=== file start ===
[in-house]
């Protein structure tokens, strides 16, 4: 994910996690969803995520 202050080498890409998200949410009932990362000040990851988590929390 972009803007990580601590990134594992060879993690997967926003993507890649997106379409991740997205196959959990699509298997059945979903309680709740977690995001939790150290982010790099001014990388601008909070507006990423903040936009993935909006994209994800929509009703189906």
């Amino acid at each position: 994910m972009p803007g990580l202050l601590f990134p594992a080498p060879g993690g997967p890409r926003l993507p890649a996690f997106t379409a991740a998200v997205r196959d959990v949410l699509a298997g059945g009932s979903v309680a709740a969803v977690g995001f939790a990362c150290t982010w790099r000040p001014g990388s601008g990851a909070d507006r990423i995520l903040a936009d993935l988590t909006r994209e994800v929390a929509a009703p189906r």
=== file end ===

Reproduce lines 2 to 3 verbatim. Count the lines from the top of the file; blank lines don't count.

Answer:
């Protein structure tokens, strides 16, 4: 994910996690969803995520 202050080498890409998200949410009932990362000040990851988590929390 972009803007990580601590990134594992060879993690997967926003993507890649997106379409991740997205196959959990699509298997059945979903309680709740977690995001939790150290982010790099001014990388601008909070507006990423903040936009993935909006994209994800929509009703189906």
């Amino acid at each position: 994910m972009p803007g990580l202050l601590f990134p594992a080498p060879g993690g997967p890409r926003l993507p890649a996690f997106t379409a991740a998200v997205r196959d959990v949410l699509a298997g059945g009932s979903v309680a709740a969803v977690g995001f939790a990362c150290t982010w790099r000040p001014g990388s601008g990851a909070d507006r990423i995520l903040a936009d993935l988590t909006r994209e994800v929390a929509a009703p189906r």